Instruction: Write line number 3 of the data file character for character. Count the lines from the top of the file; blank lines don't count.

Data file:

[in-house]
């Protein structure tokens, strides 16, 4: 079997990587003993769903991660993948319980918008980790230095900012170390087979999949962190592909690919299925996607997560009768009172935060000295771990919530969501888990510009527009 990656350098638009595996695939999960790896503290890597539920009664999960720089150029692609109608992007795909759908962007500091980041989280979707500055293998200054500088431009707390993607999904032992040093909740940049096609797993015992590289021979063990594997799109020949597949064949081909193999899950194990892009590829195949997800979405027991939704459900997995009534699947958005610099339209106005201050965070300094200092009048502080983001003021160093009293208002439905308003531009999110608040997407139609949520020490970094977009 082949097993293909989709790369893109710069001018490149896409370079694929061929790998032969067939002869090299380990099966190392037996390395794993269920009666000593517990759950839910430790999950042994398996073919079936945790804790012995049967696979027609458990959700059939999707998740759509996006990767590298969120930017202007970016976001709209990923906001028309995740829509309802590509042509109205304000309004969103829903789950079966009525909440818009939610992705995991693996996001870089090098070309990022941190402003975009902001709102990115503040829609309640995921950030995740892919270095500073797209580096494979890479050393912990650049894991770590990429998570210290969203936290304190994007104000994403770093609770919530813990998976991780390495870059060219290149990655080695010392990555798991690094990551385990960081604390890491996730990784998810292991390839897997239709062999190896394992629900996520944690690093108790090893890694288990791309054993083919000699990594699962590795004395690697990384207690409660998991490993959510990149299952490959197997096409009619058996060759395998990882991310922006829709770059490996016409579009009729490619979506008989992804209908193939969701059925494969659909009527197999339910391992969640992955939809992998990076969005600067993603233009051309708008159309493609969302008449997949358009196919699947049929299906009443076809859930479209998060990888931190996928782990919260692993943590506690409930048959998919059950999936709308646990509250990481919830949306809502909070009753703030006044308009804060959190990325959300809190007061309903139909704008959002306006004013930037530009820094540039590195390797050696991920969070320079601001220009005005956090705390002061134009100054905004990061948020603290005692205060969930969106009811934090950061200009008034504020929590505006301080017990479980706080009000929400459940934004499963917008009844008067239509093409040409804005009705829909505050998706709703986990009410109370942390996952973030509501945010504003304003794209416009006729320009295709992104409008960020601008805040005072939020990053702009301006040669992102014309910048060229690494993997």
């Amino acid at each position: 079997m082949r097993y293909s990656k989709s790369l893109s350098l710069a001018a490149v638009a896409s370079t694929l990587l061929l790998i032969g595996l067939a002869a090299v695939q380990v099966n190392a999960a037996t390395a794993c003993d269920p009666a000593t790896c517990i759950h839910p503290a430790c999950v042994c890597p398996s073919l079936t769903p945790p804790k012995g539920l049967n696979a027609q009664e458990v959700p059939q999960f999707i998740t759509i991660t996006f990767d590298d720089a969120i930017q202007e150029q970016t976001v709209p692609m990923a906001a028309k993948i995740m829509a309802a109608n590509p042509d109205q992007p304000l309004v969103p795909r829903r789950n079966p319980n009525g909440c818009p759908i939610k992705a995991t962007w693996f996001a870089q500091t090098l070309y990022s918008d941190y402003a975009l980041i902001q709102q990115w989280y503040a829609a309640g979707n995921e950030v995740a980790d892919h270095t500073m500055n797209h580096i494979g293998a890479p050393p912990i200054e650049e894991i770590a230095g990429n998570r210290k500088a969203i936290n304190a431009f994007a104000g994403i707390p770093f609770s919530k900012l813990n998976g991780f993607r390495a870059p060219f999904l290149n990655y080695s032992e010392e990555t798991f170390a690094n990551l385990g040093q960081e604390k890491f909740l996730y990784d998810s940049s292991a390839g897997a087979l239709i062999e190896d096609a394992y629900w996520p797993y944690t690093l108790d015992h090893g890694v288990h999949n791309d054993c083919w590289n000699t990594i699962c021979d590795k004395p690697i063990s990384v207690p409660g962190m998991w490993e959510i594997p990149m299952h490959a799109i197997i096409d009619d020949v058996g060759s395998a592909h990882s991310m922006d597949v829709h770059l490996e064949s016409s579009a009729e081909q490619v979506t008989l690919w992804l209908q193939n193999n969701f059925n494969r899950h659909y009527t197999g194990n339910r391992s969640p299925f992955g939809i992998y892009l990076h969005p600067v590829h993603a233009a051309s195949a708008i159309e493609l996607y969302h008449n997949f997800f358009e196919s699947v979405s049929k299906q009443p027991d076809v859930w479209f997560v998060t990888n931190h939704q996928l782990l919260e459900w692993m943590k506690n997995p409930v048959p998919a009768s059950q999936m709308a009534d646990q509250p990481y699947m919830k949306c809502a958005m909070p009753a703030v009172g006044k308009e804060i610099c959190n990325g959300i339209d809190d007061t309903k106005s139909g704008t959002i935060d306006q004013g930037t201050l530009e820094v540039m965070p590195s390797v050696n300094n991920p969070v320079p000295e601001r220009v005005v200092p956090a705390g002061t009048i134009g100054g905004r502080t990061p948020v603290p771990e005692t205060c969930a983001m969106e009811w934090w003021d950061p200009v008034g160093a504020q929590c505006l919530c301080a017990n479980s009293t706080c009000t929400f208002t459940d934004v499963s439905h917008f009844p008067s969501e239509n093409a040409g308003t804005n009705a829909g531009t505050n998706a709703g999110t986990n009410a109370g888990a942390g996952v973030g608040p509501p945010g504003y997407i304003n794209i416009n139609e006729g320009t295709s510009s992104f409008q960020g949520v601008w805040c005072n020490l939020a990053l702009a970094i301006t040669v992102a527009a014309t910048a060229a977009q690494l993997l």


């Amino acid at each position: 079997m082949r097993y293909s990656k989709s790369l893109s350098l710069a001018a490149v638009a896409s370079t694929l990587l061929l790998i032969g595996l067939a002869a090299v695939q380990v099966n190392a999960a037996t390395a794993c003993d269920p009666a000593t790896c517990i759950h839910p503290a430790c999950v042994c890597p398996s073919l079936t769903p945790p804790k012995g539920l049967n696979a027609q009664e458990v959700p059939q999960f999707i998740t759509i991660t996006f990767d590298d720089a969120i930017q202007e150029q970016t976001v709209p692609m990923a906001a028309k993948i995740m829509a309802a109608n590509p042509d109205q992007p304000l309004v969103p795909r829903r789950n079966p319980n009525g909440c818009p759908i939610k992705a995991t962007w693996f996001a870089q500091t090098l070309y990022s918008d941190y402003a975009l980041i902001q709102q990115w989280y503040a829609a309640g979707n995921e950030v995740a980790d892919h270095t500073m500055n797209h580096i494979g293998a890479p050393p912990i200054e650049e894991i770590a230095g990429n998570r210290k500088a969203i936290n304190a431009f994007a104000g994403i707390p770093f609770s919530k900012l813990n998976g991780f993607r390495a870059p060219f999904l290149n990655y080695s032992e010392e990555t798991f170390a690094n990551l385990g040093q960081e604390k890491f909740l996730y990784d998810s940049s292991a390839g897997a087979l239709i062999e190896d096609a394992y629900w996520p797993y944690t690093l108790d015992h090893g890694v288990h999949n791309d054993c083919w590289n000699t990594i699962c021979d590795k004395p690697i063990s990384v207690p409660g962190m998991w490993e959510i594997p990149m299952h490959a799109i197997i096409d009619d020949v058996g060759s395998a592909h990882s991310m922006d597949v829709h770059l490996e064949s016409s579009a009729e081909q490619v979506t008989l690919w992804l209908q193939n193999n969701f059925n494969r899950h659909y009527t197999g194990n339910r391992s969640p299925f992955g939809i992998y892009l990076h969005p600067v590829h993603a233009a051309s195949a708008i159309e493609l996607y969302h008449n997949f997800f358009e196919s699947v979405s049929k299906q009443p027991d076809v859930w479209f997560v998060t990888n931190h939704q996928l782990l919260e459900w692993m943590k506690n997995p409930v048959p998919a009768s059950q999936m709308a009534d646990q509250p990481y699947m919830k949306c809502a958005m909070p009753a703030v009172g006044k308009e804060i610099c959190n990325g959300i339209d809190d007061t309903k106005s139909g704008t959002i935060d306006q004013g930037t201050l530009e820094v540039m965070p590195s390797v050696n300094n991920p969070v320079p000295e601001r220009v005005v200092p956090a705390g002061t009048i134009g100054g905004r502080t990061p948020v603290p771990e005692t205060c969930a983001m969106e009811w934090w003021d950061p200009v008034g160093a504020q929590c505006l919530c301080a017990n479980s009293t706080c009000t929400f208002t459940d934004v499963s439905h917008f009844p008067s969501e239509n093409a040409g308003t804005n009705a829909g531009t505050n998706a709703g999110t986990n009410a109370g888990a942390g996952v973030g608040p509501p945010g504003y997407i304003n794209i416009n139609e006729g320009t295709s510009s992104f409008q960020g949520v601008w805040c005072n020490l939020a990053l702009a970094i301006t040669v992102a527009a014309t910048a060229a977009q690494l993997l």